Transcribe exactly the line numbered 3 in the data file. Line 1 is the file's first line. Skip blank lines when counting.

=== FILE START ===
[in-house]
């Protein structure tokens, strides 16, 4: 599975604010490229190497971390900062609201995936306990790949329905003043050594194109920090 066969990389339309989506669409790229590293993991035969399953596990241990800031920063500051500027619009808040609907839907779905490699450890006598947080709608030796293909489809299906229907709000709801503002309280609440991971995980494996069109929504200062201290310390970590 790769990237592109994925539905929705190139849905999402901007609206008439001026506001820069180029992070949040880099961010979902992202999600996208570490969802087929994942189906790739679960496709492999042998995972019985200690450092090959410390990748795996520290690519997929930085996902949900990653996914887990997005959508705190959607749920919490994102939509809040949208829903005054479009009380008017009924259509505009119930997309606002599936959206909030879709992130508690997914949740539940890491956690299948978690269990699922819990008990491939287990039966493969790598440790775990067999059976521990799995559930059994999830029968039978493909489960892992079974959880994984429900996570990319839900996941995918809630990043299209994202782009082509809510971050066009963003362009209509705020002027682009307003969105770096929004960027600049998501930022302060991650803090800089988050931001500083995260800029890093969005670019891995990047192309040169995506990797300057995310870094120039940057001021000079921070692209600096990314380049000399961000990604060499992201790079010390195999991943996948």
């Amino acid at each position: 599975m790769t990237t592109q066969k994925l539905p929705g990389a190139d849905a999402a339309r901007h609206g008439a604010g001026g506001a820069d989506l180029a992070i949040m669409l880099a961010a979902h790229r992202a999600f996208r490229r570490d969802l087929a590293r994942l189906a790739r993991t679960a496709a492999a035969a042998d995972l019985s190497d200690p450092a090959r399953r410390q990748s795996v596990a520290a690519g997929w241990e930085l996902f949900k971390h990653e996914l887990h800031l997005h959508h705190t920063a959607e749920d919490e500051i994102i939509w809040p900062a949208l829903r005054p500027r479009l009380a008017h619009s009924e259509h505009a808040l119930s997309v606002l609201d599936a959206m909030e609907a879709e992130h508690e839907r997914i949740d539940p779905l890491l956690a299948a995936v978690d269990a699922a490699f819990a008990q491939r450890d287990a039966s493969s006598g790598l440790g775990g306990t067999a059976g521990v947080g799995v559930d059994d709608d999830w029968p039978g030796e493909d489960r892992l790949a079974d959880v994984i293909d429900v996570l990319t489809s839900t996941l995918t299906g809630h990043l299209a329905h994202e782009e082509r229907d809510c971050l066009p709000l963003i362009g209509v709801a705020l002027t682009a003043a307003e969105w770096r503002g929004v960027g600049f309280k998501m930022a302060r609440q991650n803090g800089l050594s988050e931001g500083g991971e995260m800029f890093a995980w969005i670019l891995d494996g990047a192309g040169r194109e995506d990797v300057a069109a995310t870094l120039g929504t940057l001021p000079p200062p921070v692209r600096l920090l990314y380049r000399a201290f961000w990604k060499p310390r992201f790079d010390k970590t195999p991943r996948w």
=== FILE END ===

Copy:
């Amino acid at each position: 599975m790769t990237t592109q066969k994925l539905p929705g990389a190139d849905a999402a339309r901007h609206g008439a604010g001026g506001a820069d989506l180029a992070i949040m669409l880099a961010a979902h790229r992202a999600f996208r490229r570490d969802l087929a590293r994942l189906a790739r993991t679960a496709a492999a035969a042998d995972l019985s190497d200690p450092a090959r399953r410390q990748s795996v596990a520290a690519g997929w241990e930085l996902f949900k971390h990653e996914l887990h800031l997005h959508h705190t920063a959607e749920d919490e500051i994102i939509w809040p900062a949208l829903r005054p500027r479009l009380a008017h619009s009924e259509h505009a808040l119930s997309v606002l609201d599936a959206m909030e609907a879709e992130h508690e839907r997914i949740d539940p779905l890491l956690a299948a995936v978690d269990a699922a490699f819990a008990q491939r450890d287990a039966s493969s006598g790598l440790g775990g306990t067999a059976g521990v947080g799995v559930d059994d709608d999830w029968p039978g030796e493909d489960r892992l790949a079974d959880v994984i293909d429900v996570l990319t489809s839900t996941l995918t299906g809630h990043l299209a329905h994202e782009e082509r229907d809510c971050l066009p709000l963003i362009g209509v709801a705020l002027t682009a003043a307003e969105w770096r503002g929004v960027g600049f309280k998501m930022a302060r609440q991650n803090g800089l050594s988050e931001g500083g991971e995260m800029f890093a995980w969005i670019l891995d494996g990047a192309g040169r194109e995506d990797v300057a069109a995310t870094l120039g929504t940057l001021p000079p200062p921070v692209r600096l920090l990314y380049r000399a201290f961000w990604k060499p310390r992201f790079d010390k970590t195999p991943r996948w």